Retire at 70? No thank you!
A few weeks ago, Suze Orman wrote an article entitled This is the Age You Should Retire – Not a Month or Year Before.
And Suze’s recommend age? Drumroll, please……70!
NO THANK YOU!
Suze lays out 3 steps to make sure that you keep working to 70. In contrast, I’ve laid out 3 countersteps to make sure that you don’t.
Step 1 (from Suze) – Delay Tapping Social Security Until 70
Counterstep 1 (from Dash2Retire) – Tap Social Security when it best suits your needs
There is no one size fits all for when it is best to begin Social Security.
Full retirement age is from 65 to 67 (based on the year of your birth). However, delaying benefits until age 70 increases your benefits by 8% per year after full retirement age. And taking benefits at age 62 (the earliest you can take benefits) permanently decreases your benefits by five-ninths of 1% for each month up to 36 months before full retirement age and an additional five-twelfths of 1% per month if you start taking benefits more than 36 months before full retirement age.
Sound complicated? It’s not supposed to be. Remember that Social Security is designed to pay out the same amount of money over an average person’s lifetime regardless of when they file for benefits.
The best place to start is the Social Security estimator.
From the estimator, you can do a break-even analysis to determine when the total of the benefits received equals the same amount under different age elections.
Once you determine your break-even age, you can make choices based on individual needs, such as:
Immediate cash needs. People with other sources of income may choose to delay benefits.
Health. If you are in poor health, taking benefits early may be the right decision.
Spousal Benefits. If one spouse significantly outearns the other, it makes financial sense for the lower earner to claim spousal benefits early and delay the benefits for the higher earner.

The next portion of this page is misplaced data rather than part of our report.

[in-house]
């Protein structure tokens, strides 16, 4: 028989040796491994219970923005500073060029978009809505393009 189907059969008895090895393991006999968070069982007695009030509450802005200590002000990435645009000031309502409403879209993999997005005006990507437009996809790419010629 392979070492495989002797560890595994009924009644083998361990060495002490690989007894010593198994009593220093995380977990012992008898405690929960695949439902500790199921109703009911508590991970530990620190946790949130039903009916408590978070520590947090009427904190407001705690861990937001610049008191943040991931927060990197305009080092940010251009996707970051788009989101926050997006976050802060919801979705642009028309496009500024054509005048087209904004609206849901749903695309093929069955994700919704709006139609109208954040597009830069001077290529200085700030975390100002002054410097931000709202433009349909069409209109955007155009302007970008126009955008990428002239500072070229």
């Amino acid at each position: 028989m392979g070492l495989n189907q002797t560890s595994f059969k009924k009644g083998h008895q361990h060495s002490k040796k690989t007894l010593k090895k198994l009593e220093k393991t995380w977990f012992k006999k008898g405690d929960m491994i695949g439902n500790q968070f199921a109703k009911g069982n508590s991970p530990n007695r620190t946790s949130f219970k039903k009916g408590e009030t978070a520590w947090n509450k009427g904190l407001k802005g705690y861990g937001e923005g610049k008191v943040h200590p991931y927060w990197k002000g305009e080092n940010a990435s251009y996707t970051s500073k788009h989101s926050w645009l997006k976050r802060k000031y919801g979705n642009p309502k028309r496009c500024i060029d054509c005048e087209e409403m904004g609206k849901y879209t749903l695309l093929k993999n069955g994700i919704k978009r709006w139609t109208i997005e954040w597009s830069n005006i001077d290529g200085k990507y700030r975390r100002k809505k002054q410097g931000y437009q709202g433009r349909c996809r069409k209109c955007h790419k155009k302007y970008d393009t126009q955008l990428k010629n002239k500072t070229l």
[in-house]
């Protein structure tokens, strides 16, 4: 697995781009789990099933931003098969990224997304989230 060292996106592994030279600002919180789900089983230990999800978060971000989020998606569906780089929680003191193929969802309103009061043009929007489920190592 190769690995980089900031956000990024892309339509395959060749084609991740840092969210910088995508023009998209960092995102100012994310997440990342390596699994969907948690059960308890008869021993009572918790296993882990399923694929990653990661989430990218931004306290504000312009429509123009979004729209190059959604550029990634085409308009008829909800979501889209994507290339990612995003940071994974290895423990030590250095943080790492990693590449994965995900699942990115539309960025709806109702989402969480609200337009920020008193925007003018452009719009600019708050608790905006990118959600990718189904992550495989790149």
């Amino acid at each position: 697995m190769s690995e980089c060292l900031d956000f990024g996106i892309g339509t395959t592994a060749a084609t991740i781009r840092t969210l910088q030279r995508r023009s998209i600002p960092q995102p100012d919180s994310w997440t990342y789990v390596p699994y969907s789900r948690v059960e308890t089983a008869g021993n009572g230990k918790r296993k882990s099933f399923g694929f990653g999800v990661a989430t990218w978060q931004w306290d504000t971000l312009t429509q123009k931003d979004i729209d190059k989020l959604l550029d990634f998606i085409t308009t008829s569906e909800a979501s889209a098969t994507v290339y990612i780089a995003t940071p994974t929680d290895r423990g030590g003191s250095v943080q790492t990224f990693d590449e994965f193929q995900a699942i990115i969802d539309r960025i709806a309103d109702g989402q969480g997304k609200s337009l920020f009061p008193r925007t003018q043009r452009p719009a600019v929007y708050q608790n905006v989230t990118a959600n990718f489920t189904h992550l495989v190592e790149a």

Income. Earned income may temporarily reduce your benefit if you take Social Security before full retirement age.
Step 2 (from Suze) – Lay the Foundation Now to Work Longer Later
Counterstep 2 (from Dash2Retire) – Lay the Foundation Now to Stop Work Sooner
People leave the workforce for a variety of reasons, some intentional and some unintentional. Many people choose to retire before full retirement age because they have accumulated enough assets to support their lifestyle without relying on an earned income. Others leave for reasons beyond their control:
Downsized at a company
Health crisis for themselves or a family member
To care for aging parents
A solid financial foundation will allow you to meet any challenge head-on. Financial independence though wealth building is the goal of this site. Getting debt under control, maximizing earnings and boosting savings are vital to building wealth.
According to Suze,
Every dollar you don’t spend in your 60s is a dollar that can keep growing for your 70s and beyond.
True enough. But the same can be said for every dollar you don’t spend in your 20s, 30s, 40s or 50s.
No matter your age or income, it’s never too late or too early to put together a plan for financial independence.
No one can predict the future. Building a strong financial foundation will require sacrifices today. But having the peace of mind that comes with a solid financial foundation is worth the sacrifice. And it will provide you with options that others, who are financially unprepared, may not have.
Step 3 (from Suze Orman) – Truly Enjoy a Secure Retirement
Counterstep 3 (from Dash2Retire) – Suze’s right on the money with this one!
As Suze says:
Having a clear-eyed vision of how navigating your 60s can set you up for a worry-free retirement should make you feel empowered. It’s the difference between holding your breath that everything will work out okay, and taking the steps today so you can confidently breathe easy knowing you have a plan that will work out just great.
On a least one point we agree. And I couldn’t have said it better myself!